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DI-080 Drug interactions with oral antineoplastic agents
  1. A Ribed1,
  2. V Escudero-Vilaplana1,
  3. MN Sanchez-Fresneda1,
  4. C Sarobe1,
  5. RM Romero-Jiménez1,
  6. M Bravo-Lázaro2,
  7. I Marquínez-Alonso1,
  8. C Ruiz1,
  9. B Monje1,
  10. M Sanjurjo-Sáez1
  1. 1Hospital General Universitario Gregorio Marañón, Pharmacy, Madrid, Spain
  2. 2Hospital La Paz, Pharmacy, Madrid, Spain

Abstract

Background Oral antineoplastic agents (OAA) interact with cytochrome P450. Therefore, one of the most important objectives of pharmaceutical care in cancer patients, who are usually polymedicated, is to review and identify drug interactions.

Purpose To describe drug interactions detected in a Pharmaceutical Care Programme applied to patients who are starting treatment with OAA.

Materials and methods An observational study was performed in patients who started treatment with OAA during the study period (January 2012 – August 2013). At the time of starting treatment, a clinical interview was conducted by the pharmacist, in order to detect drug interactions.

Subsequently, prescriptions and reports from all patients were reviewed and interactions analysed using Lexicomp. Variables recorded were: gender, age, ECOG performance status, type and dose of OAA, other chronic treatment and interactions and their severity classified according to the FDA.

Results 121 patients were included (62.0% male). The mean (SD) age was 67.9 (14.3) years old and 9.9% had an ECOG ≥2. The main OAA dispensed were: abiraterone (19.0%), lenalidomide (18.2%), sunitinib (11.6%), gefitinib (10.7%), imatinib (9.1%) and sorafenib (9.1%). The mean number of chronic co-medications used was 5.0 (2.1). Seventy two interactions were identified in 49 different patients, 27.8% had category D or X. Interactions were more prevalent with abiraterone (41.7%), gefitinib (16.7%) and imatinib (13.9%). Principal groups of drugs interacting with OAA were proton pump inhibitors (25.0%), antihypertensives (24.8%), statins (15.3%) and antidepressants (8.3%). Principal drugs interacting were amlodipine (11.1%), rabeprazole (8.3%), acenocoumarol (8.3%), atorvastatin (6.9%), simvastatin (6.9%) and tramadol (5.6%). The pharmacist was involved by informing the patient and the physician and monitoring the interaction in the follow-up.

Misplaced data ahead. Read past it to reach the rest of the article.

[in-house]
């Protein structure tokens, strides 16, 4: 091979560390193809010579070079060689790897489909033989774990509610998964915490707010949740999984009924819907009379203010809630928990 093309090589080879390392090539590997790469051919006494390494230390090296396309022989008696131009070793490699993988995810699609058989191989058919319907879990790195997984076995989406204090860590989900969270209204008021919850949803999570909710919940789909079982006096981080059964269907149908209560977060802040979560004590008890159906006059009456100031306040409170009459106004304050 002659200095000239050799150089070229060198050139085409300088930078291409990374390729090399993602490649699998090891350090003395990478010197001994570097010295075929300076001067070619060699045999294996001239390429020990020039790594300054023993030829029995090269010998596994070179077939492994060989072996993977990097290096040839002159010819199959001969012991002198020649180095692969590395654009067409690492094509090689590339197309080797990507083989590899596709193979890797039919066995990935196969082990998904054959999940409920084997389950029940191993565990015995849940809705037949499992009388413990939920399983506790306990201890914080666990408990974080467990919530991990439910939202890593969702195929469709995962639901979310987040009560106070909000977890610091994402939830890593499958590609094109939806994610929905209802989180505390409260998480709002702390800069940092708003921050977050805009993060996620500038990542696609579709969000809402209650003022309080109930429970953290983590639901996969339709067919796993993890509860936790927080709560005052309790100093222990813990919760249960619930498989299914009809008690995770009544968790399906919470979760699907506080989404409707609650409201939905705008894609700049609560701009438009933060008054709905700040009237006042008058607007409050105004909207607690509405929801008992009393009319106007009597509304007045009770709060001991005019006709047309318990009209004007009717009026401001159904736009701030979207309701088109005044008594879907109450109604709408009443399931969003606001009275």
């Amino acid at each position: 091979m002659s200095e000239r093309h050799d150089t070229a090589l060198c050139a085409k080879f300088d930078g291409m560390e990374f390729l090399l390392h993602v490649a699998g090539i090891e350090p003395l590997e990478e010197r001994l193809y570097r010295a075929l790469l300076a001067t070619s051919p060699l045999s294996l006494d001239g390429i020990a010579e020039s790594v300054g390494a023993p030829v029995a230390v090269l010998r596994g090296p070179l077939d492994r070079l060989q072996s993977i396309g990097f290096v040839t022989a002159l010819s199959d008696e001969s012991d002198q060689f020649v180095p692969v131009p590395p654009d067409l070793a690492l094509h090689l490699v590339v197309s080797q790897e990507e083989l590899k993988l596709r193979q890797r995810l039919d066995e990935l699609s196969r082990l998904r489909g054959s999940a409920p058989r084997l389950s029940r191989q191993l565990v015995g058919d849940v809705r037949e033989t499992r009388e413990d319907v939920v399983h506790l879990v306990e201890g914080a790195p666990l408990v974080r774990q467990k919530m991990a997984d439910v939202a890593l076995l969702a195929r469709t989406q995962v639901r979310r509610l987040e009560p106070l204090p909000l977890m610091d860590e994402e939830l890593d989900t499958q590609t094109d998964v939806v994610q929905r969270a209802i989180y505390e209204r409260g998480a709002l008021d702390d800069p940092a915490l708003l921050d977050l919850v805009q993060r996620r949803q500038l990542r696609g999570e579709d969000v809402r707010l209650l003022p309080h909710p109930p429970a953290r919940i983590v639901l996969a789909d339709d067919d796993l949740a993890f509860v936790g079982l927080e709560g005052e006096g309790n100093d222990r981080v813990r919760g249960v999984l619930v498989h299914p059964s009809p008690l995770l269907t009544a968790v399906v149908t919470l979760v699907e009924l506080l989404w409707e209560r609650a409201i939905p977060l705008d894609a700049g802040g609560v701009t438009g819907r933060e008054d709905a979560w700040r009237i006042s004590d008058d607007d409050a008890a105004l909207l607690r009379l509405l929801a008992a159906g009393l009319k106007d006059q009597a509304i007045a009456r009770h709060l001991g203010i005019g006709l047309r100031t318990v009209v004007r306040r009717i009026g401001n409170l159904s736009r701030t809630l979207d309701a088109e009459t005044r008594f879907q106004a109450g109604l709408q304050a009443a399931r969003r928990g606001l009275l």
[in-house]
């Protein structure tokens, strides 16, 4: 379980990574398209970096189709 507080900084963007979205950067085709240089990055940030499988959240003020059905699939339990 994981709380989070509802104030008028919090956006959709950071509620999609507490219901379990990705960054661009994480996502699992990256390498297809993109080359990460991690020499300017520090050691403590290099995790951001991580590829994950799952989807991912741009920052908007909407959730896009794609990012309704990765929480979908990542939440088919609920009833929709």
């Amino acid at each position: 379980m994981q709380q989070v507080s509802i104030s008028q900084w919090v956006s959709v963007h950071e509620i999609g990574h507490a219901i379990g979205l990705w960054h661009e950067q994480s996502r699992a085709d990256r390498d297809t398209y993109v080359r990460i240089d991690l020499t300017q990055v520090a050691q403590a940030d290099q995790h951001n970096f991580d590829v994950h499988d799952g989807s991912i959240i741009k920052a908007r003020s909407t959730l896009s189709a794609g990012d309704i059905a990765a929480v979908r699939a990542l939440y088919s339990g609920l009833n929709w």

Conclusions Abiraterone is the OAA with most identified interactions. It is essential to review all the chronic drugs before starting a new OAA; be careful especially with proton pump inhibitors and antihypertensives.

No conflict of interest.

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